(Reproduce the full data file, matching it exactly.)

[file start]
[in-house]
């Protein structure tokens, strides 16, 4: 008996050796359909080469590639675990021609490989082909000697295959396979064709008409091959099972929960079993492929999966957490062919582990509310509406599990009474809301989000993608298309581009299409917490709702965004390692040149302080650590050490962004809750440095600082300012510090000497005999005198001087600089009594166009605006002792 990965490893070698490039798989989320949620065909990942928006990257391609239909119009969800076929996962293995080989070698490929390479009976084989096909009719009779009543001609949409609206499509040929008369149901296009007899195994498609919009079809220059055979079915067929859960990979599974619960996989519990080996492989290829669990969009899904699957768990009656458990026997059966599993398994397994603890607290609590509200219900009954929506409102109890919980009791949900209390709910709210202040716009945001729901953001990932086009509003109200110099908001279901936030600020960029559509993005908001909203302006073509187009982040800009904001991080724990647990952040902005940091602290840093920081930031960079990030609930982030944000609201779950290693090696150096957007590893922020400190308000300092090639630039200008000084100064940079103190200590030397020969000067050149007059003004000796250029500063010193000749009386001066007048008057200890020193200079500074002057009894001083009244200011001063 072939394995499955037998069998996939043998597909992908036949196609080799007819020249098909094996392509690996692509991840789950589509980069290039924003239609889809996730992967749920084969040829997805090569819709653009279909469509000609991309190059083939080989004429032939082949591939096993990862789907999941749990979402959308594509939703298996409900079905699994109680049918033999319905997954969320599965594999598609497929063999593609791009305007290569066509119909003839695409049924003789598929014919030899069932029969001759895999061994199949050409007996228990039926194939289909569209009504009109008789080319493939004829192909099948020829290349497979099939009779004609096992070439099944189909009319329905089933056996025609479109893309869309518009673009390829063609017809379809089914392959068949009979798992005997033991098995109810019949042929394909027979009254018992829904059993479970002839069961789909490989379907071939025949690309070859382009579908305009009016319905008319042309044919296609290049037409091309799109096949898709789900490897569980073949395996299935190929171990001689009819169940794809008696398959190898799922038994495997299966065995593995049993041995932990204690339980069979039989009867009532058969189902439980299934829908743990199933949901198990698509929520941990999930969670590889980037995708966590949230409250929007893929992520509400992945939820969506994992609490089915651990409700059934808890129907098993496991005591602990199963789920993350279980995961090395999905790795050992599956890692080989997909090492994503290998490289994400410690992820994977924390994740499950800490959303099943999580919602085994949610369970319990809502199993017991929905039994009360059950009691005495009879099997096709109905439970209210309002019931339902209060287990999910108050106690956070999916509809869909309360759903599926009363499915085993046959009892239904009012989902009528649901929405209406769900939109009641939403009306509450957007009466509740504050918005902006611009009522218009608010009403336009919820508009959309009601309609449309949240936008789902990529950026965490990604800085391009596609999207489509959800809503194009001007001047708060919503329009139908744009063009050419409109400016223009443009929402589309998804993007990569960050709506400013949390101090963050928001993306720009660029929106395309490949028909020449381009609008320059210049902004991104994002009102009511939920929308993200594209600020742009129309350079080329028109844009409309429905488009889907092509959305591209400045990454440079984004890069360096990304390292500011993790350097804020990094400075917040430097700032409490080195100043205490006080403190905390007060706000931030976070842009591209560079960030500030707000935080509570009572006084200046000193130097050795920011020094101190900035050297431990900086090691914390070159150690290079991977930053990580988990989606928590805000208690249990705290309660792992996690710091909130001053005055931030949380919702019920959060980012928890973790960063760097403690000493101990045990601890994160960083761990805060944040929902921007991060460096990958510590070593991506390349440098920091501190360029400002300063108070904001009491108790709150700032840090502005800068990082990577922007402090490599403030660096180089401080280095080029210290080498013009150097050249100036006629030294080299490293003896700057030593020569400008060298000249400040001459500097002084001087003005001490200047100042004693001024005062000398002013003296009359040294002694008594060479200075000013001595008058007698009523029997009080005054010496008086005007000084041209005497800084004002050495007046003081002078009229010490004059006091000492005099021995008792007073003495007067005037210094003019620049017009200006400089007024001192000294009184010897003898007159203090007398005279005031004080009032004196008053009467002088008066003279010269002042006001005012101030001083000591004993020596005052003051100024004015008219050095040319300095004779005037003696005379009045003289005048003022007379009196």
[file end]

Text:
[in-house]
């Protein structure tokens, strides 16, 4: 008996050796359909080469590639675990021609490989082909000697295959396979064709008409091959099972929960079993492929999966957490062919582990509310509406599990009474809301989000993608298309581009299409917490709702965004390692040149302080650590050490962004809750440095600082300012510090000497005999005198001087600089009594166009605006002792 990965490893070698490039798989989320949620065909990942928006990257391609239909119009969800076929996962293995080989070698490929390479009976084989096909009719009779009543001609949409609206499509040929008369149901296009007899195994498609919009079809220059055979079915067929859960990979599974619960996989519990080996492989290829669990969009899904699957768990009656458990026997059966599993398994397994603890607290609590509200219900009954929506409102109890919980009791949900209390709910709210202040716009945001729901953001990932086009509003109200110099908001279901936030600020960029559509993005908001909203302006073509187009982040800009904001991080724990647990952040902005940091602290840093920081930031960079990030609930982030944000609201779950290693090696150096957007590893922020400190308000300092090639630039200008000084100064940079103190200590030397020969000067050149007059003004000796250029500063010193000749009386001066007048008057200890020193200079500074002057009894001083009244200011001063 072939394995499955037998069998996939043998597909992908036949196609080799007819020249098909094996392509690996692509991840789950589509980069290039924003239609889809996730992967749920084969040829997805090569819709653009279909469509000609991309190059083939080989004429032939082949591939096993990862789907999941749990979402959308594509939703298996409900079905699994109680049918033999319905997954969320599965594999598609497929063999593609791009305007290569066509119909003839695409049924003789598929014919030899069932029969001759895999061994199949050409007996228990039926194939289909569209009504009109008789080319493939004829192909099948020829290349497979099939009779004609096992070439099944189909009319329905089933056996025609479109893309869309518009673009390829063609017809379809089914392959068949009979798992005997033991098995109810019949042929394909027979009254018992829904059993479970002839069961789909490989379907071939025949690309070859382009579908305009009016319905008319042309044919296609290049037409091309799109096949898709789900490897569980073949395996299935190929171990001689009819169940794809008696398959190898799922038994495997299966065995593995049993041995932990204690339980069979039989009867009532058969189902439980299934829908743990199933949901198990698509929520941990999930969670590889980037995708966590949230409250929007893929992520509400992945939820969506994992609490089915651990409700059934808890129907098993496991005591602990199963789920993350279980995961090395999905790795050992599956890692080989997909090492994503290998490289994400410690992820994977924390994740499950800490959303099943999580919602085994949610369970319990809502199993017991929905039994009360059950009691005495009879099997096709109905439970209210309002019931339902209060287990999910108050106690956070999916509809869909309360759903599926009363499915085993046959009892239904009012989902009528649901929405209406769900939109009641939403009306509450957007009466509740504050918005902006611009009522218009608010009403336009919820508009959309009601309609449309949240936008789902990529950026965490990604800085391009596609999207489509959800809503194009001007001047708060919503329009139908744009063009050419409109400016223009443009929402589309998804993007990569960050709506400013949390101090963050928001993306720009660029929106395309490949028909020449381009609008320059210049902004991104994002009102009511939920929308993200594209600020742009129309350079080329028109844009409309429905488009889907092509959305591209400045990454440079984004890069360096990304390292500011993790350097804020990094400075917040430097700032409490080195100043205490006080403190905390007060706000931030976070842009591209560079960030500030707000935080509570009572006084200046000193130097050795920011020094101190900035050297431990900086090691914390070159150690290079991977930053990580988990989606928590805000208690249990705290309660792992996690710091909130001053005055931030949380919702019920959060980012928890973790960063760097403690000493101990045990601890994160960083761990805060944040929902921007991060460096990958510590070593991506390349440098920091501190360029400002300063108070904001009491108790709150700032840090502005800068990082990577922007402090490599403030660096180089401080280095080029210290080498013009150097050249100036006629030294080299490293003896700057030593020569400008060298000249400040001459500097002084001087003005001490200047100042004693001024005062000398002013003296009359040294002694008594060479200075000013001595008058007698009523029997009080005054010496008086005007000084041209005497800084004002050495007046003081002078009229010490004059006091000492005099021995008792007073003495007067005037210094003019620049017009200006400089007024001192000294009184010897003898007159203090007398005279005031004080009032004196008053009467002088008066003279010269002042006001005012101030001083000591004993020596005052003051100024004015008219050095040319300095004779005037003696005379009045003289005048003022007379009196």